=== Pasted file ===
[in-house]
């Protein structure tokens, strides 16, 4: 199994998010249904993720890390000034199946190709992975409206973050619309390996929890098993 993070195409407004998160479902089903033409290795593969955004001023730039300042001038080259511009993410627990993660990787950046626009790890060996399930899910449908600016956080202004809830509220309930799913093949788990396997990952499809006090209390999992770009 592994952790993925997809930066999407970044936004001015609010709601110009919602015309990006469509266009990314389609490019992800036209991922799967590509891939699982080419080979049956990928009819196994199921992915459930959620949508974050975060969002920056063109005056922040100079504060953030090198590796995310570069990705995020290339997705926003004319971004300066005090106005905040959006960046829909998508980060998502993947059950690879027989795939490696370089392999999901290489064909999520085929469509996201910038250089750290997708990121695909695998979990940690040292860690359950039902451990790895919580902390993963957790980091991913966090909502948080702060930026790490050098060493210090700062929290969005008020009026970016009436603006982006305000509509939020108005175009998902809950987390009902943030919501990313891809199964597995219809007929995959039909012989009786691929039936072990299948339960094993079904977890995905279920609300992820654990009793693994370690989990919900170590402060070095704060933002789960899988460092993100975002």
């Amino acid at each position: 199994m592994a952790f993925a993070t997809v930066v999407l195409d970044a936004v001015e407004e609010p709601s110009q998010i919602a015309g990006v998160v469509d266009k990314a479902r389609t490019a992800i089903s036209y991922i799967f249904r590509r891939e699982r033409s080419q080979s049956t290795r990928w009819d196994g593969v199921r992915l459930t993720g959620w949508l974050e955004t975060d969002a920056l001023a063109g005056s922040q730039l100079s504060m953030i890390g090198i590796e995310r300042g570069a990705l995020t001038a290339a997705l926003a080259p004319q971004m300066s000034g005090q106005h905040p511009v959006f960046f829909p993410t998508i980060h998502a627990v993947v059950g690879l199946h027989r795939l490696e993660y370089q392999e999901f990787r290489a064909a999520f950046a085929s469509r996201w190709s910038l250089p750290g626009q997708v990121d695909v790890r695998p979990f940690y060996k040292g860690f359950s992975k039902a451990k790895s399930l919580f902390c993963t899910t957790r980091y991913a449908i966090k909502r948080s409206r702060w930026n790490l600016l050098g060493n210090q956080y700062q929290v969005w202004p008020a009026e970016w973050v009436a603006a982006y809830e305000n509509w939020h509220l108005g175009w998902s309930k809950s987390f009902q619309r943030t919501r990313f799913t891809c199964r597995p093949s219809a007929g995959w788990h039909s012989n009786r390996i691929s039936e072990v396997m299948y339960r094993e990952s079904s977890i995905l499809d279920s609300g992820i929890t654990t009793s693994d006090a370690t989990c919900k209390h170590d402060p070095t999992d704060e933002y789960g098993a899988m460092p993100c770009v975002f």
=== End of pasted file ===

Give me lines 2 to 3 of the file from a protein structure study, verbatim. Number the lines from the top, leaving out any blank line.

């Protein structure tokens, strides 16, 4: 199994998010249904993720890390000034199946190709992975409206973050619309390996929890098993 993070195409407004998160479902089903033409290795593969955004001023730039300042001038080259511009993410627990993660990787950046626009790890060996399930899910449908600016956080202004809830509220309930799913093949788990396997990952499809006090209390999992770009 592994952790993925997809930066999407970044936004001015609010709601110009919602015309990006469509266009990314389609490019992800036209991922799967590509891939699982080419080979049956990928009819196994199921992915459930959620949508974050975060969002920056063109005056922040100079504060953030090198590796995310570069990705995020290339997705926003004319971004300066005090106005905040959006960046829909998508980060998502993947059950690879027989795939490696370089392999999901290489064909999520085929469509996201910038250089750290997708990121695909695998979990940690040292860690359950039902451990790895919580902390993963957790980091991913966090909502948080702060930026790490050098060493210090700062929290969005008020009026970016009436603006982006305000509509939020108005175009998902809950987390009902943030919501990313891809199964597995219809007929995959039909012989009786691929039936072990299948339960094993079904977890995905279920609300992820654990009793693994370690989990919900170590402060070095704060933002789960899988460092993100975002």
């Amino acid at each position: 199994m592994a952790f993925a993070t997809v930066v999407l195409d970044a936004v001015e407004e609010p709601s110009q998010i919602a015309g990006v998160v469509d266009k990314a479902r389609t490019a992800i089903s036209y991922i799967f249904r590509r891939e699982r033409s080419q080979s049956t290795r990928w009819d196994g593969v199921r992915l459930t993720g959620w949508l974050e955004t975060d969002a920056l001023a063109g005056s922040q730039l100079s504060m953030i890390g090198i590796e995310r300042g570069a990705l995020t001038a290339a997705l926003a080259p004319q971004m300066s000034g005090q106005h905040p511009v959006f960046f829909p993410t998508i980060h998502a627990v993947v059950g690879l199946h027989r795939l490696e993660y370089q392999e999901f990787r290489a064909a999520f950046a085929s469509r996201w190709s910038l250089p750290g626009q997708v990121d695909v790890r695998p979990f940690y060996k040292g860690f359950s992975k039902a451990k790895s399930l919580f902390c993963t899910t957790r980091y991913a449908i966090k909502r948080s409206r702060w930026n790490l600016l050098g060493n210090q956080y700062q929290v969005w202004p008020a009026e970016w973050v009436a603006a982006y809830e305000n509509w939020h509220l108005g175009w998902s309930k809950s987390f009902q619309r943030t919501r990313f799913t891809c199964r597995p093949s219809a007929g995959w788990h039909s012989n009786r390996i691929s039936e072990v396997m299948y339960r094993e990952s079904s977890i995905l499809d279920s609300g992820i929890t654990t009793s693994d006090a370690t989990c919900k209390h170590d402060p070095t999992d704060e933002y789960g098993a899988m460092p993100c770009v975002f």